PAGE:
I was wondering about these camps - wouldn't it be much nicer to stay with a family instead? It would probably give less of a 'wild'-ish feeling, but it would sure as hell be nice to stay with people living in a country I'd love to visit, I bet!

I love hiking and canoeing, so that's a great thing indeed. I really like the idea of that as well - having to put in some effort, whilst having fun, to get to a nice spot! Wouldn't nature be all around me if I'd stay on a camp site? Because I'm not sure if hiking on trails is exactly what I want - I'd prefer just walking to a spot, sitting there, having a good time. Just sit there, you know, for the whole day! That feeling of freedom, I can't even imagine how good that must feel...

Quoting vegasmike6

Jasper,
I checked with 2 motel chains and they will not rent to someone under 18. I also called 2 independent motels in Utah and they would not rent to anyone under 18 either. That will be a problem.

Now transport. In NV, a person of any age can own a vehicle. However, a person under 18 will not be able to obtain insure w/o parents or legal guardian co-signing. W/o insurance, you cannot register a vehicle. Renting a vehicle is out and legally driving a vehicle in the US or Canada will be difficult w/o his parents here to co-sign for him. One option that might work is the bus system. Greyhound has a Discovery Pass: 30 days for $461. Or just buy a bus ticket as needed.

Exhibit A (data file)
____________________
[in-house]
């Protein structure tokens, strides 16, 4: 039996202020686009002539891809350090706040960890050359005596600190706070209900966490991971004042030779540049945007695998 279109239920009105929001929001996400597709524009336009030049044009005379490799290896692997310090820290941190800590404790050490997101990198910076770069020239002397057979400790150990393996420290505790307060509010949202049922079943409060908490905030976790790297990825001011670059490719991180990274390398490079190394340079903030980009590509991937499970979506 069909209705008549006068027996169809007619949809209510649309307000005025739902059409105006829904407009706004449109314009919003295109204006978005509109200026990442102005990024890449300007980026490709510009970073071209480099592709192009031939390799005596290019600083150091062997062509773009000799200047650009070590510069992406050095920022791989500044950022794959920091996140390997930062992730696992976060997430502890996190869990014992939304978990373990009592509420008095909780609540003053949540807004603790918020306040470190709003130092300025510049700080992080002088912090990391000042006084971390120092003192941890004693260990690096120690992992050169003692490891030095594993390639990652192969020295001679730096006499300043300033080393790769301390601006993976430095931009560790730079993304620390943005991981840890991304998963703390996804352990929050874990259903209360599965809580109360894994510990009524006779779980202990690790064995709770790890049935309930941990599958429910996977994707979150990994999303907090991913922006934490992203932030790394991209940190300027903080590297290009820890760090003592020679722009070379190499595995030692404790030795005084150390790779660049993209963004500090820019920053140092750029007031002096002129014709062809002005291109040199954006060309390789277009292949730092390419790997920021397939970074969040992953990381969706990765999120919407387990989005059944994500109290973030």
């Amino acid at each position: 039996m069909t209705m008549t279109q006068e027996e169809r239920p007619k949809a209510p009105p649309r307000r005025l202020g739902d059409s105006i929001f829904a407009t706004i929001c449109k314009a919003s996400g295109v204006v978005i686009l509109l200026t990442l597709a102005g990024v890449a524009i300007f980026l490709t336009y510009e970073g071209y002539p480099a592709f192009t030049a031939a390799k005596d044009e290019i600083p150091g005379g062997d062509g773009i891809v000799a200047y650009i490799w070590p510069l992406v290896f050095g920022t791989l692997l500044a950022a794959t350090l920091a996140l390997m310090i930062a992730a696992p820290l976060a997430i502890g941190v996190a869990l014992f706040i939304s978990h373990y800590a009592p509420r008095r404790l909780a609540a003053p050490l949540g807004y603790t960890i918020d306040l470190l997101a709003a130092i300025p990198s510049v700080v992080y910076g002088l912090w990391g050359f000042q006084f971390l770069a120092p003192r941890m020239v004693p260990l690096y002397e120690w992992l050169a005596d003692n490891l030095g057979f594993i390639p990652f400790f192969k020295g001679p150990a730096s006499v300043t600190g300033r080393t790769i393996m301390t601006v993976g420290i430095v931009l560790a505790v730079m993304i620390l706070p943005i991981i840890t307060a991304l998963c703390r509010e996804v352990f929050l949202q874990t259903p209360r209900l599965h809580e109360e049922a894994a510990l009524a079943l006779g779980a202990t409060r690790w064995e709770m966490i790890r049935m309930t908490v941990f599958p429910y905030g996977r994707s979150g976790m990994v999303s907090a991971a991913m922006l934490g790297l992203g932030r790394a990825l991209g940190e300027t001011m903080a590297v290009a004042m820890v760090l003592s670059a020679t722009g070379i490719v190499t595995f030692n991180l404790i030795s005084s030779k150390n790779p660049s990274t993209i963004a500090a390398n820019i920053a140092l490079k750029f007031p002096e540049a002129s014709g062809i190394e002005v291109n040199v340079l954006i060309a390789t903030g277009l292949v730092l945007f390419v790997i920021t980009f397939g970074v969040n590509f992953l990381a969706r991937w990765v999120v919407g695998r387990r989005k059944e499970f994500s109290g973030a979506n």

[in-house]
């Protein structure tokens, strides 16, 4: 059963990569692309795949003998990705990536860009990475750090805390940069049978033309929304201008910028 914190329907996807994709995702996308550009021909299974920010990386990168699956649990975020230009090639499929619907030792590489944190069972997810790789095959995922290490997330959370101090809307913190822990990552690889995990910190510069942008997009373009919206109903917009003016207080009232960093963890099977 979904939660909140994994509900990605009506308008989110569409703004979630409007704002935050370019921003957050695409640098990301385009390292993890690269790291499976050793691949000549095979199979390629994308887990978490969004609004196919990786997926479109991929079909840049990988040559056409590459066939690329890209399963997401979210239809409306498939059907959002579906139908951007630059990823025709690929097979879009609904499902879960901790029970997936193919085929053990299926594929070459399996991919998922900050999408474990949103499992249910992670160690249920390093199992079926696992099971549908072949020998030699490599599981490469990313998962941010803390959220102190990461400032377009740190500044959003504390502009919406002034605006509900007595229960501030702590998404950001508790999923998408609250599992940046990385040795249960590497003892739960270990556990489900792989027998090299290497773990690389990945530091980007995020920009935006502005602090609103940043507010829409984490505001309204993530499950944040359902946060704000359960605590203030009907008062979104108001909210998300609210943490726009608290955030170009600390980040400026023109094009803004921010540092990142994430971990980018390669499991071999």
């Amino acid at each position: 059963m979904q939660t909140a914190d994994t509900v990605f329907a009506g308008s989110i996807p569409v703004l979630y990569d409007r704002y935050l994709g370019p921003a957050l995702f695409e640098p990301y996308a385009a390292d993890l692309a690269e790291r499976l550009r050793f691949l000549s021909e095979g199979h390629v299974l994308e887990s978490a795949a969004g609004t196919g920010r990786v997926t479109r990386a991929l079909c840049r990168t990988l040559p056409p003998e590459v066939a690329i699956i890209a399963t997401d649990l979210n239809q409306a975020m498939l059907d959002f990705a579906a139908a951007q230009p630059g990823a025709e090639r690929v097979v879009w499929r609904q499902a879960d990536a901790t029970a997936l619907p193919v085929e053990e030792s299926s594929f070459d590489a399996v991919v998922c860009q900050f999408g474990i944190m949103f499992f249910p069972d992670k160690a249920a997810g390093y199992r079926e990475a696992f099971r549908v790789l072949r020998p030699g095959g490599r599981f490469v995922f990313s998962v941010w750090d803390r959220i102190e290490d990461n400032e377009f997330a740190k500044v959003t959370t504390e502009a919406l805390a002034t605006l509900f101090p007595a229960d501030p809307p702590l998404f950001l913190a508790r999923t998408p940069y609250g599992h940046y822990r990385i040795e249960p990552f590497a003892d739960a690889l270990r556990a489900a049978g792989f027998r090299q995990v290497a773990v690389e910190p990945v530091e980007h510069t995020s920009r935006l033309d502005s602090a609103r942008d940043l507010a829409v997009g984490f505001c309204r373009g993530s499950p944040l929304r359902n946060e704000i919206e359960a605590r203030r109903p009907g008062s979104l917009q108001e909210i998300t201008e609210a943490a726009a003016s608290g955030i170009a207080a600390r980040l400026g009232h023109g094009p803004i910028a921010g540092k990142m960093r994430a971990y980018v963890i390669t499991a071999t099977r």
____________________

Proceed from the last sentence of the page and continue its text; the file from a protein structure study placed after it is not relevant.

Here is my thoughts tonight. Fly into Calgary, then take a bus to Jaspar NP. Camp a few days by the park HQ. Get your back country camping permits, then head out for some back country hiking. And take your mobile phone! Just in case something goes wrong. Good luck.

Woah! Thank you so much for all the effort you (and others) put into helping me! I didn't know there were this many people that were this nice on the internet, I am usually surrounded by people who call themselves 'trolls' and try to piss everyone off. x) Would they rent it to me if I'd let them make a phonecall to my parents, or let my parents call them and reserve a place for me a few weeks/months before I get there?

You're saying even a five-year-old can drive a vehicle if the car is assured?! What's that kind of sorcery?! o.O Would this Discovery Pass let the bus drive me to anywhere I want, or to certain spots decided by someone else?

That sounds wonderful mate, I love the idea. It's probably not too hard, not even too expensive and it will definitely be the trip of my life! Thank you so much. :)

Quoting CheersT

Mike is giving some very sound logistical advice.

Calgary has excellent public transport to several National (and Provincial) Parks that offer loads of options as starting points to gain some camping/hiking experience in a safe yet "remote" mountain locations.

Hell, I'll drive you out and drop you off myself... ;-)

Cheers,
Terry from Banff

How exactly do you mean 'starting points'?

Thanks for the replies yet again everybody, I really appreciate them a lot! =D

Greetings,
Jasper